electric baseboard versus in-floor heating


My wife and I are considering remodeling our kitchen (12'x15' area). Currently, the kitchen is heated by a 6' long 220V baseboard heater with a thermostat on the wall. I'm thinking of pulling out the baseboard heater and installing in-floor heating under a tile floor. My question is this a good upgrade, or am I better off with the baseboard heater? Unfortunately, I would like to put additional cabinets along the wall where the heater is currently at.
Rob
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When we remodeled, we put what is apparently called a toekick heater in 2 places. Hot water radiators with a fan that goes on when there is heat, mounted inside walls, or the toekick space underneath cabinets. I find them very nice and effective, but they do make a fan noise.
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Han
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On 2/10/2010 10:02 AM, rlz wrote:

Once you have in floor heating you will never go back. Warm floors on a cold day and you can set the stat lower because you feel comfortable at a lower temperature.
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George wrote:

Hi, In floor heating using water is best.
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It will bring down your electricity bill big time.
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Dymphna
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Do you have gas for the central heating, electric for most of the US is near double the cost of electric.
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On Wed, 10 Feb 2010 07:02:37 -0800, rlz wrote:

I think UFH gives a nicer, more even heat than baseboard - but from cold it takes longer for it to feel like it's "doing something" (most noticable if there's a power failure, or you turn it off to go away etc.), and I've heard some real horror stories about the amount of work involved if UFH ever fails (tracing the fault can be difficult and involve really tearing into the floor).
I'd be tempted to agree with Tony, I think; if you do fit UFH, go for a water-based system rather than electric - I think it's a little more reliable (the bits that are likely to go wrong aren't buried in the floor), and there's scope for heating the water via various means (so it doesn't have to always be electric)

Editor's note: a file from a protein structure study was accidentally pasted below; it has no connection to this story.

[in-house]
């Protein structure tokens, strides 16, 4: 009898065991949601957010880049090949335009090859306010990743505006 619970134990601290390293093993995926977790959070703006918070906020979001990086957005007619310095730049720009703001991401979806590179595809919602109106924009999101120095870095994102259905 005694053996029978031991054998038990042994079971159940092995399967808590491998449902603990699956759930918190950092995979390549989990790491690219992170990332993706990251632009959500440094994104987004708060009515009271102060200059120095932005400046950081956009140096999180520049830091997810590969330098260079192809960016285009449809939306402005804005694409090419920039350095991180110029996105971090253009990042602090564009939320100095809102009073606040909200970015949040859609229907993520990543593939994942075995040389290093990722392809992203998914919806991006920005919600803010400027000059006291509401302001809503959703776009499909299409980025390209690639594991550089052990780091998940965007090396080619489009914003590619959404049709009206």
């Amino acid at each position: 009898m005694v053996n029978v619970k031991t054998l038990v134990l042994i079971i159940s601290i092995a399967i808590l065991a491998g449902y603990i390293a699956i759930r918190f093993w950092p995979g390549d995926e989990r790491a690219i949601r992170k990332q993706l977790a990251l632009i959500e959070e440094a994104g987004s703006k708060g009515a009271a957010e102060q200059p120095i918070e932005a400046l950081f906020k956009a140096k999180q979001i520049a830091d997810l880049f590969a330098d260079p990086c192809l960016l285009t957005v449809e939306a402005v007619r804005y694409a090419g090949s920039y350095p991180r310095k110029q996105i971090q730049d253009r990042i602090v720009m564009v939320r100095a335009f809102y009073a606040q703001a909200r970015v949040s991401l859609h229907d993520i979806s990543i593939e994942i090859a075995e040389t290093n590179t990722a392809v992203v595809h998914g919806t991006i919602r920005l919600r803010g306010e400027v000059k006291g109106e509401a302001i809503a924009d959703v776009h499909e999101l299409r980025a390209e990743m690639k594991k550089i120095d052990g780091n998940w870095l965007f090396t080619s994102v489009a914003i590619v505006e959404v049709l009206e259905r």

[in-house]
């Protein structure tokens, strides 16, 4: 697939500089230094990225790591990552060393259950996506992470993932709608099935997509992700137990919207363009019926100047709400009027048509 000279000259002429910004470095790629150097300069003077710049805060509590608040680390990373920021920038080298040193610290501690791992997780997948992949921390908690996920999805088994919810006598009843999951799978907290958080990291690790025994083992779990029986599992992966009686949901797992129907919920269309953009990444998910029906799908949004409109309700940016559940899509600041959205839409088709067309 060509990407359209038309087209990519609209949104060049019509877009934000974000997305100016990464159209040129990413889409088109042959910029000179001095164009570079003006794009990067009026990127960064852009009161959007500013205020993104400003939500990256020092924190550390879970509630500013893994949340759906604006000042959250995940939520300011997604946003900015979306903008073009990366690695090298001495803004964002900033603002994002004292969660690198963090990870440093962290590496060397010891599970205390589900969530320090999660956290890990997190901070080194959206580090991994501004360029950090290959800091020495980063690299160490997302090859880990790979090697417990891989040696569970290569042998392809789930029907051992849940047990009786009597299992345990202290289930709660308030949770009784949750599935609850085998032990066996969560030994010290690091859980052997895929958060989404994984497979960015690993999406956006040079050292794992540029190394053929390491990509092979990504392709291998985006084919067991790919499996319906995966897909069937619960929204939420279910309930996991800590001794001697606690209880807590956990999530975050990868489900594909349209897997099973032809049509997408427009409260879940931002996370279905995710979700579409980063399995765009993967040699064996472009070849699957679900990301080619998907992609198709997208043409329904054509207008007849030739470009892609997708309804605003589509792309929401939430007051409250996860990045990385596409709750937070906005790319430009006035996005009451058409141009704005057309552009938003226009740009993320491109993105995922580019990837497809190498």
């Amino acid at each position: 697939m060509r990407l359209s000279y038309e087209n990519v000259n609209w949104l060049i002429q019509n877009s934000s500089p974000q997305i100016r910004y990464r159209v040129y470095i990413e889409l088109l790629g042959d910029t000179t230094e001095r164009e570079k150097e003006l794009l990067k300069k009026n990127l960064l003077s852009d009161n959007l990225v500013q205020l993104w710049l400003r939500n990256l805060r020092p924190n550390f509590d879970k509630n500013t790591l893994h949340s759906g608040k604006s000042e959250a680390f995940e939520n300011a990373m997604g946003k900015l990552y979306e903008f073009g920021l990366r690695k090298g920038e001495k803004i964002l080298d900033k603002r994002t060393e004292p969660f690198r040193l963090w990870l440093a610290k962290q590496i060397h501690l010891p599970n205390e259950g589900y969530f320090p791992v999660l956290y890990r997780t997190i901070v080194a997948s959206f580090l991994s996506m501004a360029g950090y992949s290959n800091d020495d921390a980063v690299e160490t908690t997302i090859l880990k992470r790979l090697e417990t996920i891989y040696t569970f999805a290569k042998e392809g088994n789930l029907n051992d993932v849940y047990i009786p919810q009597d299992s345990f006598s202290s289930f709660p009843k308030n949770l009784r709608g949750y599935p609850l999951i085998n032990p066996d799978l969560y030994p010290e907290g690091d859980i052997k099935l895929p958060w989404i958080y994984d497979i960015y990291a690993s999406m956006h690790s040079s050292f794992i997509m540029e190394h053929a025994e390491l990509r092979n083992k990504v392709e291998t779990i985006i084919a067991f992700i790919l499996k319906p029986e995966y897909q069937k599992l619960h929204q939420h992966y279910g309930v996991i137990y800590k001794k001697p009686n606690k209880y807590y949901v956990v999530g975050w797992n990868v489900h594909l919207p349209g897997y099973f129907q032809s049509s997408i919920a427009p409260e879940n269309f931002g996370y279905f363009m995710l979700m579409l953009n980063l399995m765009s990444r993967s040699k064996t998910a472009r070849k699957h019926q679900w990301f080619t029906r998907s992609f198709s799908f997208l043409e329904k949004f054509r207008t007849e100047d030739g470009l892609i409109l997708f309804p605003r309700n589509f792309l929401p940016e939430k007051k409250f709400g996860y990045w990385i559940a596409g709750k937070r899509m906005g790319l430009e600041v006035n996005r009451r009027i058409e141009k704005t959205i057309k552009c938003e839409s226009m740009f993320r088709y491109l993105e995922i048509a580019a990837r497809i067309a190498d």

cheers
Jules
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That answers the question.
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rlz wrote:

If you *set and forget* your thermostat you will love the radiant floor heating. If you adjust the thermostat a couple times a day, _forget it_. It's never going to give heat fast like the baseboard heat, but it will hold the temp nice and steady.
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Thanks everyone for the replies. Unfortunately the house does not have gas, so electric is basically the only option. I think we will be going with UFH with all the input. Thanks again.
Rob
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If you go with the underfloor heating option you will need to account for the additional THICKNESS you will need in the area you are going to be laying the heating elements in the mortar bed in... If this is a large area, you could be looking at dealing with a lot of modifications to the floor joists to have the finished floor level match any connecting rooms...
It is not as simple as ripping up the tiles you have on your floor now, laying down the new underfloor heating elements in a new mortar bed and then tiling back over it... The underfloor heating will require a mortar bed of a certain thickness, you will then have to lay your tiles on that when it is cured... That will mean your new finished floor level would be higher than it is now if you do not address that issue...
~~ Evan
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